While health care workers spend their time taking care of those who are sick or injured, many end up as patients themselves as the result of injuries on the job.
According to the Department of Labor's Bureau of Labor Statistics, nursing assistants and orderlies suffer more than 35,000 back and other musculoskeletal injuries each year that are serious enough for them to miss work. Nursing assistants and orderlies suffer a higher rate of back injuries than any other profession: more than warehouse workers, construction workers and truckers.
Many health care workers injure their backs lifting or moving heavy patients. Hospitals train workers to bend their knees and keep their backs straight while lifting. However, there is no safe way to lift a 250- to 300-pound patient without special equipment, which many hospitals lack.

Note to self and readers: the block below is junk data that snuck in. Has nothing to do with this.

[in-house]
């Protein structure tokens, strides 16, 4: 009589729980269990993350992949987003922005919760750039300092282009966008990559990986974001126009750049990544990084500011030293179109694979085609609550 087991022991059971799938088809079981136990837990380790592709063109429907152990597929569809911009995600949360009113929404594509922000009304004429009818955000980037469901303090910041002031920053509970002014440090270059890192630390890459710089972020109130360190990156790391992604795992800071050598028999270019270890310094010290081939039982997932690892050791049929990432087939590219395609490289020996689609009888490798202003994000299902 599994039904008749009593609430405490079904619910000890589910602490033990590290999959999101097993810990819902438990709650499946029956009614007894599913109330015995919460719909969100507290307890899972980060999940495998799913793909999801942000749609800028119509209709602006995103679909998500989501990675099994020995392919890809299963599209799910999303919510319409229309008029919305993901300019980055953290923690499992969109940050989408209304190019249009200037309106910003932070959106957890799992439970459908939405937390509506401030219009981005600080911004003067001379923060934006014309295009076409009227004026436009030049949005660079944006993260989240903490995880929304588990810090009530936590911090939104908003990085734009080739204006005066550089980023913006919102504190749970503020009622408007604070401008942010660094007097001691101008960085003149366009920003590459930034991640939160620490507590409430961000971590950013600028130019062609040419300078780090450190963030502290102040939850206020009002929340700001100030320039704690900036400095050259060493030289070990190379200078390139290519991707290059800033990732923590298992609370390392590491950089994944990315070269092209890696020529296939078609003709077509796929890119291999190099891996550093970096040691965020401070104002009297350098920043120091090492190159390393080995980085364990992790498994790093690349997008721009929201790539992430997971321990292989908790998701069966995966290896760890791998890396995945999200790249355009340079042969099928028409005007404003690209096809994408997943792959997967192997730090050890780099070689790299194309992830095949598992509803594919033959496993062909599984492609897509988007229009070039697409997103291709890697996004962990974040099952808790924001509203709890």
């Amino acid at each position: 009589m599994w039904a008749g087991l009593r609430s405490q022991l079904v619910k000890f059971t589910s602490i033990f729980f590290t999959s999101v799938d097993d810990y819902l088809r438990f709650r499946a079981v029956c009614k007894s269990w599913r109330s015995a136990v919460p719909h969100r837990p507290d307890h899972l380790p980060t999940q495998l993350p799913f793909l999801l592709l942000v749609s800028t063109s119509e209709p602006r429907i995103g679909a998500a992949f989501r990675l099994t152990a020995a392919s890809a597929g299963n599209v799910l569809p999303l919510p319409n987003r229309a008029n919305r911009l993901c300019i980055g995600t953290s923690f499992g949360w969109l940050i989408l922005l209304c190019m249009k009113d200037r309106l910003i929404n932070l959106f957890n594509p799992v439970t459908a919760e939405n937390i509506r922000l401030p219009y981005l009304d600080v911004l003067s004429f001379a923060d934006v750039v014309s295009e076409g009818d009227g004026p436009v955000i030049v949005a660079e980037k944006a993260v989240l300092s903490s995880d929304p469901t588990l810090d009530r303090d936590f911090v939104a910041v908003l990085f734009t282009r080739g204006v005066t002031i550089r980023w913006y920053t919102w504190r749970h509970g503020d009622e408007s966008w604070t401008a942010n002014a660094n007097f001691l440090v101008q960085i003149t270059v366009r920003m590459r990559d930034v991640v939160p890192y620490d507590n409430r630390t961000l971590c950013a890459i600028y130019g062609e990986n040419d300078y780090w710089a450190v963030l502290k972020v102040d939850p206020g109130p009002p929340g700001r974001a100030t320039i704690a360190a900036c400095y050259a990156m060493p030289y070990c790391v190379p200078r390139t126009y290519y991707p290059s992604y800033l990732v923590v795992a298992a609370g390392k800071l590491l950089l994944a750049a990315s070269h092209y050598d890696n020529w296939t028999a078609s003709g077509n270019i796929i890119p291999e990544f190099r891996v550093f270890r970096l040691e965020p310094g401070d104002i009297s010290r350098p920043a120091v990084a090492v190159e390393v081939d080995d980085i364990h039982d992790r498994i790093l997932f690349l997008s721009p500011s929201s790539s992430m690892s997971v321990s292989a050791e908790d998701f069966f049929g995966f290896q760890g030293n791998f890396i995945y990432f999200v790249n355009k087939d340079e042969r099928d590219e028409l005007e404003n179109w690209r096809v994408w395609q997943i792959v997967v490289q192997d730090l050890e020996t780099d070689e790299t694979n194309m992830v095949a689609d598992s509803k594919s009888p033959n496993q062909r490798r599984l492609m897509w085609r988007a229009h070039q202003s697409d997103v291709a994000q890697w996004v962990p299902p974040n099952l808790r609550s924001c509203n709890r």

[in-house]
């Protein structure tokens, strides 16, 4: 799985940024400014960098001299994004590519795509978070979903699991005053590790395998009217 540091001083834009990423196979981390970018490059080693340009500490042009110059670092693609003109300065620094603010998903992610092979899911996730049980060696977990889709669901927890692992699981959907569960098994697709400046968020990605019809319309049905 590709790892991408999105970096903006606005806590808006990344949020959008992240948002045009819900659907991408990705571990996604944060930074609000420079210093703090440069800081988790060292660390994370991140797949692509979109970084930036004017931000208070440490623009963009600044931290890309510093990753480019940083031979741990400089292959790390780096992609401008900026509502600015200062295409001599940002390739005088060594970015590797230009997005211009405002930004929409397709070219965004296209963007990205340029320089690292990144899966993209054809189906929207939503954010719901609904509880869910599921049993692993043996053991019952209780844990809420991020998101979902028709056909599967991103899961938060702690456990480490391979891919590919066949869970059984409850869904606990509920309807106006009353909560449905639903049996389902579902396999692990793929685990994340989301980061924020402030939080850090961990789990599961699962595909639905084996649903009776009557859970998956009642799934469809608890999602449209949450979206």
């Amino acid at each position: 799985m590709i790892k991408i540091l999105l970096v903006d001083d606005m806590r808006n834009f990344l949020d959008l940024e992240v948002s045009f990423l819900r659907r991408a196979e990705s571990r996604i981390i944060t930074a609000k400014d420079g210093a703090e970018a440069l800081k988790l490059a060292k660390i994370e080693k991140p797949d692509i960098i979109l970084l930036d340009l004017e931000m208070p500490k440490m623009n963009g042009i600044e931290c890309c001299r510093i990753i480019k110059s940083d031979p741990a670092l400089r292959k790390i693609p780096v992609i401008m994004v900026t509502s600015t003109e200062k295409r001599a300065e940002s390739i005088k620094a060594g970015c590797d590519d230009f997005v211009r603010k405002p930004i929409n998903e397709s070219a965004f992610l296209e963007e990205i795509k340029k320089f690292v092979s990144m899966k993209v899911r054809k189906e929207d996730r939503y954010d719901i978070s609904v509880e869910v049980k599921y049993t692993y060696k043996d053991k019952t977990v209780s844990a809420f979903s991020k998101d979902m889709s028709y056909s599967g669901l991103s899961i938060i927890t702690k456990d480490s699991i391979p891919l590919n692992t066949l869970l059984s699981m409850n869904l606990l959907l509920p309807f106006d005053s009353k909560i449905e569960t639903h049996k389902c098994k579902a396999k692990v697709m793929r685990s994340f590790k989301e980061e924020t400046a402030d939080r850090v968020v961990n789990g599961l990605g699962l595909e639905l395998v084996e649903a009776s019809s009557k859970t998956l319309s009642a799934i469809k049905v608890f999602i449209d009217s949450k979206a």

Covered by workers’ compensation
As long as you are injured on the job, you are covered by worker’s compensation. Workers compensation is also available if you aggravate an existing back injury through your work-related activities.
To obtain workers’ compensation benefits for a back injury:
- Report the injury to your employer within 30 days of the injury or aggravation of an existing injury.
- Make an appointment with an approved workers’ compensation doctor. Your employer or workers’ compensation carrier can provide you a list.
- Follow through on your doctor’s treatment plan.
Worker’s compensation provides free medical care, medication and lost-wage benefits. If your back injury is so severe you are unable to return to your current job, you may be entitled to job retraining benefits. If your claim is denied or you do not agree with your doctor’s treatment plan, seek help from an